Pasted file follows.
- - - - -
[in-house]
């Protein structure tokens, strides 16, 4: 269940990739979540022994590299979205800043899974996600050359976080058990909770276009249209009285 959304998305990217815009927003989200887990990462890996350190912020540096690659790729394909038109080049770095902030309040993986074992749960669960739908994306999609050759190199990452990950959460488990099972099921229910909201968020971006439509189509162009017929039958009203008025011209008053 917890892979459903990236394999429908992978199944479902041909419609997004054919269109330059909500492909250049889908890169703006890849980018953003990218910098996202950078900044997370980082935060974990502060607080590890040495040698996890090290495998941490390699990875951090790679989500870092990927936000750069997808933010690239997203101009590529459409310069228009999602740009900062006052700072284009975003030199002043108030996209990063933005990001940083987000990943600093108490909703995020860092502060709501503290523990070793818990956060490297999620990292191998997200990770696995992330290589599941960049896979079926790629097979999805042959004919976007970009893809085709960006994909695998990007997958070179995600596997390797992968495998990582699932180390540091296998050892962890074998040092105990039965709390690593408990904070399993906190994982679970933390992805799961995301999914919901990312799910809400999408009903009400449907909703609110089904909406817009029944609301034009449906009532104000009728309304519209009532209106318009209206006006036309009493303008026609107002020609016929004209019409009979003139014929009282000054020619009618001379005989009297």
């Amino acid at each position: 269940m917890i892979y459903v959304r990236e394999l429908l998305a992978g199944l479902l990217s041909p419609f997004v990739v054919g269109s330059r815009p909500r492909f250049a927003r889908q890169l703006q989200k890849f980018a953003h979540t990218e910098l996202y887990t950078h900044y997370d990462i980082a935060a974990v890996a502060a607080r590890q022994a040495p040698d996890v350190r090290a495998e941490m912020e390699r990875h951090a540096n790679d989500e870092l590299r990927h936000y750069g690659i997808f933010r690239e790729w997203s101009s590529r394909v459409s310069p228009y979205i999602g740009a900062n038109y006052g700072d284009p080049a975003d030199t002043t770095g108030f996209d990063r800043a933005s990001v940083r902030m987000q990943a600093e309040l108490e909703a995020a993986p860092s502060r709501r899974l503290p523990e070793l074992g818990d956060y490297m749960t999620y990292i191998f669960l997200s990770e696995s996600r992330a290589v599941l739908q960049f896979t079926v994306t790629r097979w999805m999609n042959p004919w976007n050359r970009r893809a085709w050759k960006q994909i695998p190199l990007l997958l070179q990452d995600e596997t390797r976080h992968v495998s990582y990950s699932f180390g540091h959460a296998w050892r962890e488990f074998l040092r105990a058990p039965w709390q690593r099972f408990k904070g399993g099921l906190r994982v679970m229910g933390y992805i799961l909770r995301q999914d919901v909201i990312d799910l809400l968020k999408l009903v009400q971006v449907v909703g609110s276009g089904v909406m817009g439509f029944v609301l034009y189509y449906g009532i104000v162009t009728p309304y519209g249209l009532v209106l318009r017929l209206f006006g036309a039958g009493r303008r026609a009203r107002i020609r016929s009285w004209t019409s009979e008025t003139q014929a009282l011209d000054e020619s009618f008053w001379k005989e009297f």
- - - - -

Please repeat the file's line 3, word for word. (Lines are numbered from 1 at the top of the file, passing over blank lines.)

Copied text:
């Amino acid at each position: 269940m917890i892979y459903v959304r990236e394999l429908l998305a992978g199944l479902l990217s041909p419609f997004v990739v054919g269109s330059r815009p909500r492909f250049a927003r889908q890169l703006q989200k890849f980018a953003h979540t990218e910098l996202y887990t950078h900044y997370d990462i980082a935060a974990v890996a502060a607080r590890q022994a040495p040698d996890v350190r090290a495998e941490m912020e390699r990875h951090a540096n790679d989500e870092l590299r990927h936000y750069g690659i997808f933010r690239e790729w997203s101009s590529r394909v459409s310069p228009y979205i999602g740009a900062n038109y006052g700072d284009p080049a975003d030199t002043t770095g108030f996209d990063r800043a933005s990001v940083r902030m987000q990943a600093e309040l108490e909703a995020a993986p860092s502060r709501r899974l503290p523990e070793l074992g818990d956060y490297m749960t999620y990292i191998f669960l997200s990770e696995s996600r992330a290589v599941l739908q960049f896979t079926v994306t790629r097979w999805m999609n042959p004919w976007n050359r970009r893809a085709w050759k960006q994909i695998p190199l990007l997958l070179q990452d995600e596997t390797r976080h992968v495998s990582y990950s699932f180390g540091h959460a296998w050892r962890e488990f074998l040092r105990a058990p039965w709390q690593r099972f408990k904070g399993g099921l906190r994982v679970m229910g933390y992805i799961l909770r995301q999914d919901v909201i990312d799910l809400l968020k999408l009903v009400q971006v449907v909703g609110s276009g089904v909406m817009g439509f029944v609301l034009y189509y449906g009532i104000v162009t009728p309304y519209g249209l009532v209106l318009r017929l209206f006006g036309a039958g009493r303008r026609a009203r107002i020609r016929s009285w004209t019409s009979e008025t003139q014929a009282l011209d000054e020619s009618f008053w001379k005989e009297f």